Retirement calculator glitch gave misleading information


By Jory Heckman | @jmheckman

The chairmen of two Senate financial committees claim an agency’s online retirement planning calculator misled seniors about how much they could expect to receive in retirement benefits.

Sens. Mike Enzi (R-Wyo.), chair of the Senate Budget Committee, and Richard Shelby (R-Ala.), chair of the Senate Committee on Banking, Housing and Urban Affairs, claim the Consumer Finance Protection Bureau gave prospective retirees inconsistent data about their expected monthly Social Security benefits.

“These differences appear to be magnified for individuals close to retirement for whom this information matters the most,” the senators wrote in a December letter to CFPB Director Rich Cordray. “If the CFPB is to fulfill its own stated mission of ’empowering consumers to take more control over their economic lives,’ then it must provide clear and accurate information for Americans making important financial decisions.”

Among their questions, Enzi and Shelby asked why CFPB put a retirement planner on its website in the first place, since the Social Security Administration already has a calculator on its website.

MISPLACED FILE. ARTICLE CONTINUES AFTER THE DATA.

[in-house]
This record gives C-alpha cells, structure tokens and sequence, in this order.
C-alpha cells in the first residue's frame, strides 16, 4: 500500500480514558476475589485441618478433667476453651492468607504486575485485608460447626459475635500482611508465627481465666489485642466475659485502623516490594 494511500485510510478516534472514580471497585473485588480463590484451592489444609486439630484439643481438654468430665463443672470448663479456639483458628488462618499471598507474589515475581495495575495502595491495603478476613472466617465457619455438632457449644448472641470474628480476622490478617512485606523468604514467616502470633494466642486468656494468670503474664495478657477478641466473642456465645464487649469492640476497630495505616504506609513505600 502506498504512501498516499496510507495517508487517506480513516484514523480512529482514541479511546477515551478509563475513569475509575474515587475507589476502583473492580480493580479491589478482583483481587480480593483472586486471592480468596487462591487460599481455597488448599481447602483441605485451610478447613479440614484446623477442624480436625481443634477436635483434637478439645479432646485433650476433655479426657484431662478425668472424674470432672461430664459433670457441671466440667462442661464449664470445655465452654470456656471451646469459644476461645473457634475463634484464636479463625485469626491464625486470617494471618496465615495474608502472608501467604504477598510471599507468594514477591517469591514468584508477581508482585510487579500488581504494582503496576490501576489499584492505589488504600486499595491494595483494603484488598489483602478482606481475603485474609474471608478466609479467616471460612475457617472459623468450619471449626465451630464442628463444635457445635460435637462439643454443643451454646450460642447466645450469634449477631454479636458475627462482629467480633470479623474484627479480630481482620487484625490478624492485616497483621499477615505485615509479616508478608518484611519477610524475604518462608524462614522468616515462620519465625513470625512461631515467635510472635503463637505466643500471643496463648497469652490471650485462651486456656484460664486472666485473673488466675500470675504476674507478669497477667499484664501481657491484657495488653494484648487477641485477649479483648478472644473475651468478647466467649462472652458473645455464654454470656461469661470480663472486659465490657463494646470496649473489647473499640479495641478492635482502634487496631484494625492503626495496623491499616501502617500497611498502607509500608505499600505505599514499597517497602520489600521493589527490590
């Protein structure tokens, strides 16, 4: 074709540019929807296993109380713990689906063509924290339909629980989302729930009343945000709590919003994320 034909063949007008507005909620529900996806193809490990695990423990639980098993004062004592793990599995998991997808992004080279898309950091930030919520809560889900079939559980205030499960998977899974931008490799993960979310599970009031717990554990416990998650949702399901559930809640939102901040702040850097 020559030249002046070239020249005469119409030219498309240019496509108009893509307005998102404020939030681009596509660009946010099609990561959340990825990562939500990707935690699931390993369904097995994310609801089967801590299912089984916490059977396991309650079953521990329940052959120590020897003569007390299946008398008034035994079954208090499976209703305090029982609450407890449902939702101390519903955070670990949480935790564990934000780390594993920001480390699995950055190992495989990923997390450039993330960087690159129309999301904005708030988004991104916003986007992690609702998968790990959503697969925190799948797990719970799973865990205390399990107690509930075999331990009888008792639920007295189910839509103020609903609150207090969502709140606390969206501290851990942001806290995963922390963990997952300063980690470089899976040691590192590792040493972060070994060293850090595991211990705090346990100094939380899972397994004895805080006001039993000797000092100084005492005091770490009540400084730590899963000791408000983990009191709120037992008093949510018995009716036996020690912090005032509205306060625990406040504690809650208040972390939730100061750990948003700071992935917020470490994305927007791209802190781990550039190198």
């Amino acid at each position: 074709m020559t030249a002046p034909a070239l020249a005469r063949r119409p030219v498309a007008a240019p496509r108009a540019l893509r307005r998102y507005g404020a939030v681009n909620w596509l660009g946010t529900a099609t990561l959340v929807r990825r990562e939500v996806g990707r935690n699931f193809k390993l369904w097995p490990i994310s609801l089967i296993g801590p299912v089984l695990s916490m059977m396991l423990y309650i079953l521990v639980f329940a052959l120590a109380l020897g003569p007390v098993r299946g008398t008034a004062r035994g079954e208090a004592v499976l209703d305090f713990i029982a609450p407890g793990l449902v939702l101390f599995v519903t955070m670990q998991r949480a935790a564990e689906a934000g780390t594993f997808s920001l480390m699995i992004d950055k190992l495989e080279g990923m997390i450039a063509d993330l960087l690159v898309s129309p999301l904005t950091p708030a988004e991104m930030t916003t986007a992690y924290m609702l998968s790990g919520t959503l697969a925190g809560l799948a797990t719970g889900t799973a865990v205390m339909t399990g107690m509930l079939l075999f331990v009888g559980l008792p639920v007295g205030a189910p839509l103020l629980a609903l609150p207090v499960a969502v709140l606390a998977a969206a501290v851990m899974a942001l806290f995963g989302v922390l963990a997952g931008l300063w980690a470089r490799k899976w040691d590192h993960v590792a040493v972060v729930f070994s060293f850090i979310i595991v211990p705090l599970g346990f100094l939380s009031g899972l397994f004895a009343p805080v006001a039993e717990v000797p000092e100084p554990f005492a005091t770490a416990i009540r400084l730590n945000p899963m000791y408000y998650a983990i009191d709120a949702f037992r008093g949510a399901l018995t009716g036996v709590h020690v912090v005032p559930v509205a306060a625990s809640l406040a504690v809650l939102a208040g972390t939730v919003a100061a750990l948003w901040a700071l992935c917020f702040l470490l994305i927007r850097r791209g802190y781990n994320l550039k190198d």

The senators asked the CFPB for an explanation for the calculator’s misleading estimates. They also wanted to know how much money and planning went into the online planner.

The bureau’s calculator, which launched in November 2015, gives retirees a side-by-side comparison of the pros and cons of retiring at various ages.

A disclaimer on the CFPB’s retirement website claims the calculator bases its benefit estimate “on current formulas from the Social Security Administration.” It also cautions that the tool provides only “rough estimates” of a retiree’s Social Security benefit based on earnings information provided by the user.

SSA’s retirement calculator gives more accurate results that are based on a retiree’s actual Social Security earnings record.

A CFPB spokesman on Wednesday said the agency has received the Enzi-Shelby letter and is preparing a response in time for the letter’s Jan. 31 deadline for information.